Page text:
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Decent exposure

Written by: Josh November 18 2011 I don’t have a problem with personal space. Maybe I do. It depends on who you ask, though I’m not really asking. Personal space is a bit of a misnomer; I’m not talking about the guy who stands just a little too close, test-marketing his new kimchi mouthwash in...

Written by: Josh

I don’t have a problem with personal space. Maybe I do. It depends on who you ask, though I’m not really asking.

Personal space is a bit of a misnomer; I’m not talking about the guy who stands just a little too close, test-marketing his new kimchi mouthwash in your personal demographic. No, I’m talking more about private space. As in, the space around one’s privates. I’m talking about nudity.

Now I’m no Nevernude, but I’m by no means an exhibitionist, either. I might walk around the house without a shirt, sometimes pants, sure. But that’s mostly out of slothfulness; there’s a pretty distinct line between strutting and just having no shame. I don’t particularly like public swimming pools or beaches or other showcasing arenas; I wear a towel in the sauna, that’s just me.

For about as long as I can remember, my father has walked around naked. Not all over the house or anything. And not in the middle of the afternoon or near meal times; only in the mornings, during The Routine. The area between my parent’s bedroom and the bathroom had been zoned under the lesser-known YMCA Locker Room designation long before I had a vote. Grandfathered in, just as my brother and I were to the world of familial nudity.

The family that nudes together, stays together; the Conley family crest. The four of us shared that lone bathroom in the formative years, but I didn’t actually mind my dad air-drying every morning, like an apple pie on Dr. Freud’s windowsill. The static of the AM talk radio competing with his hair dryer; I just assumed this was how every family rolled. But no preadolescent boy wants to be naked in front of a mirror, let alone a nuclear family member.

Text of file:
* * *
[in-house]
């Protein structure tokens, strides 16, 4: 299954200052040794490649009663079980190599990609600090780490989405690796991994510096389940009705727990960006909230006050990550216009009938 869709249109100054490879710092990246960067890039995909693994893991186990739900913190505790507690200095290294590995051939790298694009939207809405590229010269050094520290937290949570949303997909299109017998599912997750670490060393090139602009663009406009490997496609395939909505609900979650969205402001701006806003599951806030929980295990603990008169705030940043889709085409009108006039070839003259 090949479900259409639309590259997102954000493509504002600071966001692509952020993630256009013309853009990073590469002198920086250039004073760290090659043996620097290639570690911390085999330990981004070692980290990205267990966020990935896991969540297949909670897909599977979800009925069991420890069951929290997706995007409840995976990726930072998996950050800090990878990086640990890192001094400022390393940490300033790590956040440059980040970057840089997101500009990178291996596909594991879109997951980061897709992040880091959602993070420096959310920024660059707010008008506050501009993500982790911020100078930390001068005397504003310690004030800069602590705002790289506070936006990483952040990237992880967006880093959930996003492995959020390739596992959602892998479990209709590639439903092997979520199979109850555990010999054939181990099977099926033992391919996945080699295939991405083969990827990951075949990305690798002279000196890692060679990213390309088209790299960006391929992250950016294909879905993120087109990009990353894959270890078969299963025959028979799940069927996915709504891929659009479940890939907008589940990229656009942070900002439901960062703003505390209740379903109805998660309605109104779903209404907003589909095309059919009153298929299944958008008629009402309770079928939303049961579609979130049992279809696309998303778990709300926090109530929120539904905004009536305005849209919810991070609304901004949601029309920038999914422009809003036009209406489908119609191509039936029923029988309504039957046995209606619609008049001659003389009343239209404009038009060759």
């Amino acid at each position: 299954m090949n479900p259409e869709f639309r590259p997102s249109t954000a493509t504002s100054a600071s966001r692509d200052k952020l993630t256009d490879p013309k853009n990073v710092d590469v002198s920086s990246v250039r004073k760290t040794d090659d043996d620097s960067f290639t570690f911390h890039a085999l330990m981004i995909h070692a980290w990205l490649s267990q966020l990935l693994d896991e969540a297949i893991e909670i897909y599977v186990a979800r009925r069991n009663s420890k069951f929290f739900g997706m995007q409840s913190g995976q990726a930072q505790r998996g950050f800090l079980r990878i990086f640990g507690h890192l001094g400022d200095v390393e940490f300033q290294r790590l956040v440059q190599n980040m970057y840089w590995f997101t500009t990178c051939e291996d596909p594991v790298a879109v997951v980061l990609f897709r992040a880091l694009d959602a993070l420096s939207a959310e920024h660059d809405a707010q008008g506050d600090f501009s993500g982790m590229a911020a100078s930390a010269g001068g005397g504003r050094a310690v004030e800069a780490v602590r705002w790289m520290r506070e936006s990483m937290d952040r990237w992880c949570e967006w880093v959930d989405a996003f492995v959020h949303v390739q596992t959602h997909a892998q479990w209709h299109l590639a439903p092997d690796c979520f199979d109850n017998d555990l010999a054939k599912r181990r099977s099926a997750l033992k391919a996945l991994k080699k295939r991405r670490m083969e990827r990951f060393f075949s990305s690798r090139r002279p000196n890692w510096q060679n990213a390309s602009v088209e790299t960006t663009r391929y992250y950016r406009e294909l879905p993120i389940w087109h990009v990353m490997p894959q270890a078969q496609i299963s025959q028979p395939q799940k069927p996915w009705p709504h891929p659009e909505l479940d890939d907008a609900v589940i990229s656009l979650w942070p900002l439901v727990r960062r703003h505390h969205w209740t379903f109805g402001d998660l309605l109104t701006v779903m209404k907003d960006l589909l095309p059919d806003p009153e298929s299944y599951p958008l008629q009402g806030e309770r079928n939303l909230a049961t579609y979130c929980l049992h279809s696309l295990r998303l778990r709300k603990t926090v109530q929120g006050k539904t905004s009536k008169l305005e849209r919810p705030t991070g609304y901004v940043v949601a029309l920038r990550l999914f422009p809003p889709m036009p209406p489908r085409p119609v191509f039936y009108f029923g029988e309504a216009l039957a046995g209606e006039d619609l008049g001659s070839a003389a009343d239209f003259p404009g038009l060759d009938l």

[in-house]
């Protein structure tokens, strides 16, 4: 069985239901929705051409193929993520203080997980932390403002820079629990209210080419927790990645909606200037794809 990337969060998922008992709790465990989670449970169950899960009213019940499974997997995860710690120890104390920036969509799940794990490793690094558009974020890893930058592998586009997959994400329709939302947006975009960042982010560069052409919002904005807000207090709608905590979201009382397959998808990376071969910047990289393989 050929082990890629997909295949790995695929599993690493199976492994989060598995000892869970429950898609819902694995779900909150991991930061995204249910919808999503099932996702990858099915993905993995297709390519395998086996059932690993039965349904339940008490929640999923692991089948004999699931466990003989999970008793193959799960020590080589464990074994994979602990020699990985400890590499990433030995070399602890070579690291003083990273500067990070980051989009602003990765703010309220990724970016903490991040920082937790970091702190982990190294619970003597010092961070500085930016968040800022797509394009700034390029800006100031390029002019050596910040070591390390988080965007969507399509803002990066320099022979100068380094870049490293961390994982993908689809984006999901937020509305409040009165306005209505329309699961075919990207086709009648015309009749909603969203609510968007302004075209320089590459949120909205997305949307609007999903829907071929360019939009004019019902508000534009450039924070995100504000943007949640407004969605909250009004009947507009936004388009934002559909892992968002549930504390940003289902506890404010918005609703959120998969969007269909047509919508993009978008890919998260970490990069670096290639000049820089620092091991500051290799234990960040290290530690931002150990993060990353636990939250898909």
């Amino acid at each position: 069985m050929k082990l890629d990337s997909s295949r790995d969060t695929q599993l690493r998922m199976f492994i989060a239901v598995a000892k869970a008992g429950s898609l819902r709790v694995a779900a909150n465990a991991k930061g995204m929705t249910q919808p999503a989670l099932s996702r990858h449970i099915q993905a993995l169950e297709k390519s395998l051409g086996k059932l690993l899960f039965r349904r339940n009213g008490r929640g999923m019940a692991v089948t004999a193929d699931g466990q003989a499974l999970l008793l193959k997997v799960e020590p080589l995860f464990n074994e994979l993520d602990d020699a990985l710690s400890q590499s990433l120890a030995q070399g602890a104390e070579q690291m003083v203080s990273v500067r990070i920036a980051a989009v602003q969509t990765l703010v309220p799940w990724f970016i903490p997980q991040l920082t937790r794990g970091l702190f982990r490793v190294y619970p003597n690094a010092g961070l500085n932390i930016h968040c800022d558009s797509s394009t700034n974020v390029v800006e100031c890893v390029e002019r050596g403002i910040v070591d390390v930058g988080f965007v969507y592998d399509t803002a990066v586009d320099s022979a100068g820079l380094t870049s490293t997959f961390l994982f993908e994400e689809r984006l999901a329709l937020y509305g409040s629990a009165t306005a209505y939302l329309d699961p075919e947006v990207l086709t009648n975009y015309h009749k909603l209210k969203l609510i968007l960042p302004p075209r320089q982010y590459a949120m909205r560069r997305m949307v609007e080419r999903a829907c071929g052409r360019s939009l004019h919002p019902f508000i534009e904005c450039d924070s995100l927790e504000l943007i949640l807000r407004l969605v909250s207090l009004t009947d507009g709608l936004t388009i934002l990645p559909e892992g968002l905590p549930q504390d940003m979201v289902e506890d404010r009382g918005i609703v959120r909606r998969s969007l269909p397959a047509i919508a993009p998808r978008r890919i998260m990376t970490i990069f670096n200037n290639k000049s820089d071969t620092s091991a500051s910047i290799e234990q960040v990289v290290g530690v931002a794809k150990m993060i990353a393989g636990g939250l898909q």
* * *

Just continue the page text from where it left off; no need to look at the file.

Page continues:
Call it the Locker Room Bell Curve: Men get older, they care less; they strut and they have no shame. You must be over the age of 50 to pull this off; these dangly gents are always the ones that want to strike up a lengthy conversation, borrow your deoderant. They also really need to make eye contact, to face you, to eschew underpants. They have nowhere else to be except right here, dialoguing in Nakedtown, population you. I can’t wait to turn 50.

Well, now the towel is on the proverbial other floor, my friends. This ‘constant supervision’ thing has its dark side, the little things you don’t think about. I shower in front of Bub, change clothes and yes, go to the bathroom. The question is, when does this sort of behavior become unacceptable?

I remember one time we were staying with my grandparents. I was taking a bath, just a bit too old for the little sailboat still in there. My grandmother walked in as usual to give me a towel and help me out, and I remember feeling self-conscious for the first time. I asked her if she could just leave the towel; I wasn’t quite ready to get out yet. She asked if I was sure. “Don’t make it weird, grandma!” I screamed.

Okay, that last part never happened. She nodded, we both knew what it meant. Hopefully, I’ll figure it out someday, too.

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